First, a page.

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The Clintons, messages and Iowa

From NBC/NJ's Athena Jones
WEST DES MOINES, Iowa -- Bill Clinton has been talking about change a
lot on the campaign trail these days, arguing that Hillary Clinton has
been an agent of positive change for 35 years. Is he now changing his
wife's message in the final days before the crucial Iowa caucuses?

In two speeches here Saturday, the former president summed up his
wife's plans for her presidency by talking about three major goals. For
months on the stump now, Hillary Clinton has been spelling out her four
big goals for America: restoring the country's leadership in the world,
rebuilding a strong and prosperous middle class, reforming the
government and reclaiming the future for America's children, but Bill
didn't mention government reform in his speeches today and he seemed to
spend the most time on economic issues and health care.

"I like Hillary's vision," Bill Clinton told an audience at a West Des
Moines school. "She says that our definition of moving toward a more
perfect union requires us to do three things. Number 1, to rebuild the
middle class dream in America and give more poor people a chance to
work their way into it. We don't want to be a country of shrinking
opportunity; we want to be a country of expanding opportunity for
everyone who will take advantage of it."

The focus on the economy comes two days after a voter in Grundy Center told the senator he was leaning toward John Edwards, citing his focus on the theme of "Two Americas."

The former president was on message when it came to the likeability issue and made sure to hit one of the campaign's main talking points this week. He mentioned the Hillary supporters, including old friends from grade school and from their years in Arkansas, who were out stumping for her.

"She's also a profoundly good person," he told the crowd gathered in the Gigglin' Goat restaurant in Boone, which the senator visited in October. "She wouldn't have all these people from Arkansas showing up here when she hasn't lived there for 15 years, if she weren't. She wouldn't have my daughter's best friend's parents working for her if they didn't have some personal experience that validated that

He also highlighted his wife's work on the Senate Armed Services Committee -- something she has been mentioning this week -- and her work with a small Pentagon committee to help redesign the military. He said trade had become a dirty word because the administration had not enforced trade deals with countries like China because America was so indebted to them. And he repeated the senator's claim a few weeks ago that she was the face of America during his presidency.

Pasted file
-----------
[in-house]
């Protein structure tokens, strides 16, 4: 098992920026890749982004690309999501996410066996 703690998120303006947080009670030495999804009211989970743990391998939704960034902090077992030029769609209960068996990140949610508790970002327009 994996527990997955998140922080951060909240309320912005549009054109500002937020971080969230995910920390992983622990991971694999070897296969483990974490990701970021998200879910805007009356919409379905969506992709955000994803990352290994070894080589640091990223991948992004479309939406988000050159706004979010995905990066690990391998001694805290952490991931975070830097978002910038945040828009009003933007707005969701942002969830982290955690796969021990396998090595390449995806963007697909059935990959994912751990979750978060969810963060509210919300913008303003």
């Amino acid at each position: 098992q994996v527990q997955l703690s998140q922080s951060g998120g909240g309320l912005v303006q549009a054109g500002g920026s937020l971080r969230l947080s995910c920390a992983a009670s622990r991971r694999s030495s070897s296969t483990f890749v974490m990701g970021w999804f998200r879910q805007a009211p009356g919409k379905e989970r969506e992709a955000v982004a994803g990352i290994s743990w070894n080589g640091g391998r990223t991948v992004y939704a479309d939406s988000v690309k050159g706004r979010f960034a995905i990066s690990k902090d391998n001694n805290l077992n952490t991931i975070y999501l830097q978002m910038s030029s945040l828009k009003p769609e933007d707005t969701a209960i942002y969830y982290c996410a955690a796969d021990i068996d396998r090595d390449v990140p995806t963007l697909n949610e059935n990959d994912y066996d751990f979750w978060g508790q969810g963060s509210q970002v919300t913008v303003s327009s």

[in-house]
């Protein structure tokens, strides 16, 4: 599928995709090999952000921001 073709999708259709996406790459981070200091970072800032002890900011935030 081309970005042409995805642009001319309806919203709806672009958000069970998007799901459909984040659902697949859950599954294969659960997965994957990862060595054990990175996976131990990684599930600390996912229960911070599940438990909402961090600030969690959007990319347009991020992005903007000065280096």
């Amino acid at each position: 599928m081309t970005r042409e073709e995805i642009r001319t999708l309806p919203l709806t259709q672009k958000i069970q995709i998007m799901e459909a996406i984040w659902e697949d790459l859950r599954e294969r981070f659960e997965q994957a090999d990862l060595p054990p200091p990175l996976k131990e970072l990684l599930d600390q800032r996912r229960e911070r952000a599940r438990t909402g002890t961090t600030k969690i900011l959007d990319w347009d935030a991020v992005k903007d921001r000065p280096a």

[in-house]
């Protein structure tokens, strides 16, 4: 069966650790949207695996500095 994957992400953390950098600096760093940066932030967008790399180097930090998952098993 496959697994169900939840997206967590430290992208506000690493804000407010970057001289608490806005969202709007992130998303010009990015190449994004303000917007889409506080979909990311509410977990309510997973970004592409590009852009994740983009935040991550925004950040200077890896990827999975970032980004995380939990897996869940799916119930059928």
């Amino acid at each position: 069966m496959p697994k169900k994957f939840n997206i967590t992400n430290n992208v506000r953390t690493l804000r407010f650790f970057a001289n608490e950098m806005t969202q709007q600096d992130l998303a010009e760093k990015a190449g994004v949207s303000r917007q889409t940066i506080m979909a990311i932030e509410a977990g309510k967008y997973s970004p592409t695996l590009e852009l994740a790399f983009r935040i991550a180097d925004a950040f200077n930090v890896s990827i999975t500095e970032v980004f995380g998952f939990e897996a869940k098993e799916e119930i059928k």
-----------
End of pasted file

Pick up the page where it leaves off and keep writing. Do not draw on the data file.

While Clinton and surrogates like Terry McAuliffe have been playing down the importance of winning in Iowa, at his second stop today, the former made it clear he thought they could seal the deal here.

"I hope you'll caucus for her," he said. "If you do, she'll win the nomination, and if she's nominated, everything I know about politics suggests to me that she'll be elected," And if she is elected, the former president said he hoped he wouldn't have to give up his work with his foundation "entirely."

Electability, campaign finance reform and Hillary's rivals

During the question and answer session at the first event, one man asked how Hillary could win enough electoral votes make it to the White House.

"Let's look at the states," Bill Clinton said. "First of all, the governor of Ohio, Ted Strickland, has been here campaigning for her. He represented a very conservative rural district. He said in his judgment, she was clearly the most electable Democrat and he expected her to win Ohio if she were the nominee. If you look at Florida, Giuliani is the most, is running the best among the Republicans in Florida. She had a 9-point lead on him on the last poll. If you look at Arkansas, Gov. Huckabee's state, there's a little enthusiasm now for him because he got ahead in the Iowa polls, so he's a couple of points ahead of her. She has a double-digit lead and an absolute majority of the vote against every other Republican in Arkansas -- McCain, Thompson, Giuliani, you name it -- and so unless he's the nominee, she will sail to victory there." Clinton added, though, that she could probably beat him in the state in the end.

When asked what Hillary would do on campaign finance reform, he said she had voted for bills the Congress passed on the issue, but that the Supreme Court was determined to say that wealthier people have more of a right to free speech than everybody else -- "the rest of us" is the phrase he used. He said third parties, including those supporting his wife, were spending money on campaigns, because the Supreme Court wouldn't limit these third-party expenses, even though most Democrats and some Republicans wanted to do so.

"They [these groups] say if they don't do it and somebody else does, we'll all be at a relative disadvantage," he said. "They're absolutely right."

He pointed out that his wife shut down her PAC when she decided to run and invited the voter -- and anyone else -- to tell him what other ideas he had for tackling the issue, asking them to ask themselves: "If the money distribution stays the way it is, can we have more effective disclosure in advance? Where did the money come from; where is it going? There's still some obscurity in that that I don't like very much."

He mentioned her rivals only in passing, to say that he liked all of them -- which he often says -- and to add that he'd campaigned for two of them.

"Bill Richardson had two positions in my Cabinet," Bill Clinton said. "Sen. Biden and Sen. Dodd are in my opinion two of the best senators America has. I campaigned for Sen. Edwards when he ran for the Senate in '98 and for Sen. Obama when he ran for the Senate in 2004."